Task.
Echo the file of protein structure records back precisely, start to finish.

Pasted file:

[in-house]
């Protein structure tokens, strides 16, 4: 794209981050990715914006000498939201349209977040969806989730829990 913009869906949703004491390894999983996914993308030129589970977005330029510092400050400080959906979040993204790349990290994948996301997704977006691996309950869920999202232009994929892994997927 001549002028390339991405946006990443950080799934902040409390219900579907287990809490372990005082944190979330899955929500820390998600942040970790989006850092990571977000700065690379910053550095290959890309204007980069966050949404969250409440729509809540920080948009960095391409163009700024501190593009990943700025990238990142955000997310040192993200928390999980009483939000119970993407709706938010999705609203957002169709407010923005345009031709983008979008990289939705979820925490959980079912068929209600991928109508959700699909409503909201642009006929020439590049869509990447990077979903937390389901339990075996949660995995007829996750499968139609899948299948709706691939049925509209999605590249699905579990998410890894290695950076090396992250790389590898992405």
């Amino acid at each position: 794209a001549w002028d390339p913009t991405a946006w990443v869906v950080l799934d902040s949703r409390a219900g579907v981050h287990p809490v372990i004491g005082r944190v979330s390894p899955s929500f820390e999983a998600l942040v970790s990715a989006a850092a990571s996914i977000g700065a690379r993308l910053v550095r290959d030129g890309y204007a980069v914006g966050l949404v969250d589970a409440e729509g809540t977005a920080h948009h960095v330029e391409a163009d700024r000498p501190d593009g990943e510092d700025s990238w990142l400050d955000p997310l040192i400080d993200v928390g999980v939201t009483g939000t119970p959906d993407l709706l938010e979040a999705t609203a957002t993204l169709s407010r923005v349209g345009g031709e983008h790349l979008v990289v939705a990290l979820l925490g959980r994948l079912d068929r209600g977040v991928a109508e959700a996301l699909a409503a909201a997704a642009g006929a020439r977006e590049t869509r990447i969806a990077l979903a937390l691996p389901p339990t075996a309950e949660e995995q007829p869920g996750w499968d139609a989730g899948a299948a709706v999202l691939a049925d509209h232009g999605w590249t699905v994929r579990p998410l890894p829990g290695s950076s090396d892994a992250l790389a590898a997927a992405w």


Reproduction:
[in-house]
């Protein structure tokens, strides 16, 4: 794209981050990715914006000498939201349209977040969806989730829990 913009869906949703004491390894999983996914993308030129589970977005330029510092400050400080959906979040993204790349990290994948996301997704977006691996309950869920999202232009994929892994997927 001549002028390339991405946006990443950080799934902040409390219900579907287990809490372990005082944190979330899955929500820390998600942040970790989006850092990571977000700065690379910053550095290959890309204007980069966050949404969250409440729509809540920080948009960095391409163009700024501190593009990943700025990238990142955000997310040192993200928390999980009483939000119970993407709706938010999705609203957002169709407010923005345009031709983008979008990289939705979820925490959980079912068929209600991928109508959700699909409503909201642009006929020439590049869509990447990077979903937390389901339990075996949660995995007829996750499968139609899948299948709706691939049925509209999605590249699905579990998410890894290695950076090396992250790389590898992405």
């Amino acid at each position: 794209a001549w002028d390339p913009t991405a946006w990443v869906v950080l799934d902040s949703r409390a219900g579907v981050h287990p809490v372990i004491g005082r944190v979330s390894p899955s929500f820390e999983a998600l942040v970790s990715a989006a850092a990571s996914i977000g700065a690379r993308l910053v550095r290959d030129g890309y204007a980069v914006g966050l949404v969250d589970a409440e729509g809540t977005a920080h948009h960095v330029e391409a163009d700024r000498p501190d593009g990943e510092d700025s990238w990142l400050d955000p997310l040192i400080d993200v928390g999980v939201t009483g939000t119970p959906d993407l709706l938010e979040a999705t609203a957002t993204l169709s407010r923005v349209g345009g031709e983008h790349l979008v990289v939705a990290l979820l925490g959980r994948l079912d068929r209600g977040v991928a109508e959700a996301l699909a409503a909201a997704a642009g006929a020439r977006e590049t869509r990447i969806a990077l979903a937390l691996p389901p339990t075996a309950e949660e995995q007829p869920g996750w499968d139609a989730g899948a299948a709706v999202l691939a049925d509209h232009g999605w590249t699905v994929r579990p998410l890894p829990g290695s950076s090396d892994a992250l790389a590898a997927a992405w």